Sunday, December 5, 2010

Furiously Curious

Curiosity used to be a killer (killed many a cat), but now it's in grave danger of becoming non-existent. The word 'grave danger' piques my curiosity - how can people be in grave danger? Most people in the grave are out of danger (except for maybe Charlie Chaplin whose body was stolen by grave robbers - though the robbers were grave, they had the last laugh, a distinction that should have been reserved for Sir Chaplin!), and most people in danger are headed towards the grave. Anyway, curiosity is dying because it no longer appears to be an imperative for evolution or survival. The world is in jeopardy because of lack of curiosity, but a few lives are on 'Jeopardy' because of it! I am not talking about the instinctive curiosity of a growing child, but about the curiosity that starts withering away once we reach adulthood (wither, weather, whether - why bother?).

Discovery of fire and invention of the wheel must have been direct results of curiosity, but with each passing generation, accumulation of wealth, easier lifestyle and the lack of continued need to know the meaning or origins of the word 'penumbra', the need for curiosity grows lesser and lesser. What is ironic is that there is a wealth of information at our finger-tips in today's world but the focus is need and not want. The developing world, however, is definitely more curious than the developed world because of the survival instinct at play in the fiercely competitive environment, resulting from the overblown population that has picked up momentum beyond reprieve.

Curiosity leads to discoveries, inventions, and rebellion, leading the powers that be to curb it by concocting wild theories and whipping up fear and mass hysteria (ranging from the medieval church in England to the milk-drinking Ganesh statues in India) to keep the ignorant masses distracted. What is interesting is that dissemination of information is an art and not a science, capable of distracting even the most intellectual person. Power, in my mind, is finding ways to suppress curiosity. Suppresion of curiosity also gives rise to superstititions which are so interestingly focused on exploiting the weaknesses of our psyche that they continue to persist even in current times.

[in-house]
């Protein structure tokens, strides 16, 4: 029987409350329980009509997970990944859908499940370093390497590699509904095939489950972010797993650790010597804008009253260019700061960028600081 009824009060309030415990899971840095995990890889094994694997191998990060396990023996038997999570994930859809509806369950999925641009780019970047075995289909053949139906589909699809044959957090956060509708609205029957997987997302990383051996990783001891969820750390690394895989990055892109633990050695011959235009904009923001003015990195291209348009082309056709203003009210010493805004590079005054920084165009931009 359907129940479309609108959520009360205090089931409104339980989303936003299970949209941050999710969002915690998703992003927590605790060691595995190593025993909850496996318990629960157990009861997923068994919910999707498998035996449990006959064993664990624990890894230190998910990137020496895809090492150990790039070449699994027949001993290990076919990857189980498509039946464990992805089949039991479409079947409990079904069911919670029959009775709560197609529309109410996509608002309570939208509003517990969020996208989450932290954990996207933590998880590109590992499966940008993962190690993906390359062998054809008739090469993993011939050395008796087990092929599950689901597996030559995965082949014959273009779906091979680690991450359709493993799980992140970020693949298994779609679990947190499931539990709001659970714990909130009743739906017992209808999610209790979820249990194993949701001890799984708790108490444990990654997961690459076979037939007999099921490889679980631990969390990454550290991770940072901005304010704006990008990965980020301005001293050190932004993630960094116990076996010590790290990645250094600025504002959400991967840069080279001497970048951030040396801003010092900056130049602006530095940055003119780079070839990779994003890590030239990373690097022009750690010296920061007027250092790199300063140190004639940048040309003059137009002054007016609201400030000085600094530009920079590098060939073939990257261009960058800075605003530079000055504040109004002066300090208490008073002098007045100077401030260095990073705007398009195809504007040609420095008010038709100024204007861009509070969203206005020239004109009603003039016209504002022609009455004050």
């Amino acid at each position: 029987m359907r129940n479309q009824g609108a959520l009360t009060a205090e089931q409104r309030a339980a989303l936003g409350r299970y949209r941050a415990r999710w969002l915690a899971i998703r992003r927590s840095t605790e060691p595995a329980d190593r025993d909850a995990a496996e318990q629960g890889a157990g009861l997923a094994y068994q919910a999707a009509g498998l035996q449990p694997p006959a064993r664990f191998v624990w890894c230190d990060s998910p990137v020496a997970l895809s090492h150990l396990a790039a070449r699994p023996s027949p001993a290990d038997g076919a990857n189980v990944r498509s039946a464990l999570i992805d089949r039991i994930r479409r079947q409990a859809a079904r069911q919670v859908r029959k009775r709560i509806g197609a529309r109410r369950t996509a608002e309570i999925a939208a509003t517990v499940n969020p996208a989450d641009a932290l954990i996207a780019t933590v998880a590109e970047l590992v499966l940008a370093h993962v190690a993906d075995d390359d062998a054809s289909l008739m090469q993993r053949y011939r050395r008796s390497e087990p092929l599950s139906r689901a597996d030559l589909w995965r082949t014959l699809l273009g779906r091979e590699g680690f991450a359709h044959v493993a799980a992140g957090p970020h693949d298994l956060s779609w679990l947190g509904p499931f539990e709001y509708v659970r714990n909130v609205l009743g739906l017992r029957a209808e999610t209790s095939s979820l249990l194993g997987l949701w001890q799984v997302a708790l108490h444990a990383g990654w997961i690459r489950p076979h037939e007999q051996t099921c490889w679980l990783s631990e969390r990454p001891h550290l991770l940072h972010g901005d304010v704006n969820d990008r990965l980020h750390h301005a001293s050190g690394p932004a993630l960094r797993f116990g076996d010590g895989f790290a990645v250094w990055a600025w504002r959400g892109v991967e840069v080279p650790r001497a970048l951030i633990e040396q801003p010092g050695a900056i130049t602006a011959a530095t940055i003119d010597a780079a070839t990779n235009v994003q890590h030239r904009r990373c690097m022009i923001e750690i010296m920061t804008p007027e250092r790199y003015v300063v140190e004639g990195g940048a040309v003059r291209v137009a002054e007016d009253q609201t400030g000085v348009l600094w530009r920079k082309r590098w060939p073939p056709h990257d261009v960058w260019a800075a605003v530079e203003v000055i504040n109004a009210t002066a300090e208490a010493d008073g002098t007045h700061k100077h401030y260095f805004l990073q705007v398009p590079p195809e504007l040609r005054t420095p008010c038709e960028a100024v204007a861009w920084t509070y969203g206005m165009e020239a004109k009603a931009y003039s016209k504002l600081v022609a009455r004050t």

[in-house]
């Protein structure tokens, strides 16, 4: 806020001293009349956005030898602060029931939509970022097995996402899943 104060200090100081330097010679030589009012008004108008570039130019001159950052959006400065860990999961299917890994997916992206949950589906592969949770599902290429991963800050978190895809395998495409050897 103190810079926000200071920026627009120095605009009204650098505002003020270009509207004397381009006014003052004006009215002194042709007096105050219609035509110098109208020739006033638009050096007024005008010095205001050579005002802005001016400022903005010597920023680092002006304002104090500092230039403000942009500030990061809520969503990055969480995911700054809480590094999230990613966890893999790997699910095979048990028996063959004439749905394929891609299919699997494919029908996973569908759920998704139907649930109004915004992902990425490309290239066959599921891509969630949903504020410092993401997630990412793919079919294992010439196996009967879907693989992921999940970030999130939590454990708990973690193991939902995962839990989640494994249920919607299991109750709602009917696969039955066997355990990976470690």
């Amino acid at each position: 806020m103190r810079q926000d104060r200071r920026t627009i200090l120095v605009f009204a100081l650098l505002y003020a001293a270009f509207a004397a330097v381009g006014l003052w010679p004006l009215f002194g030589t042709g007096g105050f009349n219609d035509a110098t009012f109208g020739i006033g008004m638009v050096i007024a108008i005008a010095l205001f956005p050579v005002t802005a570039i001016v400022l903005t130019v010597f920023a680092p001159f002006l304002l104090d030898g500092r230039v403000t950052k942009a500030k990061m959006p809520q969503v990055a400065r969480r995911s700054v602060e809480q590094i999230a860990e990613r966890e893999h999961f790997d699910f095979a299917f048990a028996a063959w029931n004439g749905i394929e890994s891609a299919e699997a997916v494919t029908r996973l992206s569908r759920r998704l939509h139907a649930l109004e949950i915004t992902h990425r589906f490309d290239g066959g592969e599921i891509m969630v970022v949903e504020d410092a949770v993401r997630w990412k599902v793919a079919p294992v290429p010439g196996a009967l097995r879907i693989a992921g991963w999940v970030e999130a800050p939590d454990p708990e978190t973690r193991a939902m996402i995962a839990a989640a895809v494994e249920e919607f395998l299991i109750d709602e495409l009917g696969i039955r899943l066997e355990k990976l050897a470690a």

Being curious about random and interesting things without a motive is a rarity in this goal-oriented world. It's considered trivial, and that's why that information must be called 'trivia'. The sheer joy of it is unparallelled, but quite sadly tangential for the bulk of mankind. It gives invaluable meaning to the lives of people who aren't goal-oriented but just enjoying the ride.

So here's what I am curious about (and this echoes thoughts of friends too):

  • Why do people come up with words that are never going to enter general use - e.g., floccinaucinihilipilification? Is it a ploy by the language elitist, and to what end? 
  • Why don't people care about the Capybara, world's largest rodent? Will it lead a life in permanent oblivion? 
  • Why do millions of lemmings commit mass suicide every year? What was David Koresh thinking? 
  • Why were several species of small furry animals gathered together in a cave and grooving with a pict? 
  • Who framed Roger Rabbit? 
  • Who chose Puneet Issar to play Superman in the Indian version, and Albert Pinto to ko gussa kyon aata hai? 
  • Who comes up with weird words like oxymoron, onomatopeia, ersatz, epiphany, and chutzpah, and who decides to put silent letters in front of certain words? 
  • Why do we have a word like curious and a word like curios (plural), and why isn't curious spelled curios in American English? 
  • How did the Easter Bunny and Santa Claus manage to totally upstage Jesus Christ when the events/holidays are supposed to be all about him? 
  • Why does the kangaroo's baby get born with a name (Joey) while other babies dont? 
  • Why isn't man kind when we as a whole are referred to as 'mankind'? 
  • How do human beings and hunan beans coexist in harmony in China? 
  • Why are some people focused on using all letters of the greek alphabet in crazy equations? 
  • Why is up at the front and down on the side? 
  • Why does Tata Steel 'also' make steel? How is 'Nano' large enough to be visible? 
  • Why are the forties roaring, the fifties furious, and the sixties screaming? 
  • What is red and goes tick-tock, tick-tock, tick-tock? 
  • What is the root of (Chris) Squire? This is a trick question - there is none since Squire does not believe in sticking to his root (notes)!
Last but not the least, why doesn't furiosity get the same usage as curiosity? I am Curiously Furious now.

Musical Credits: Bass: Pankaj Kanth, Lead Guitar (on Bass): Pankaj Kanth, Rhythm Guitar (on Bass): Pankaj Kanth, Drums: Korg Pandora preset rhythm

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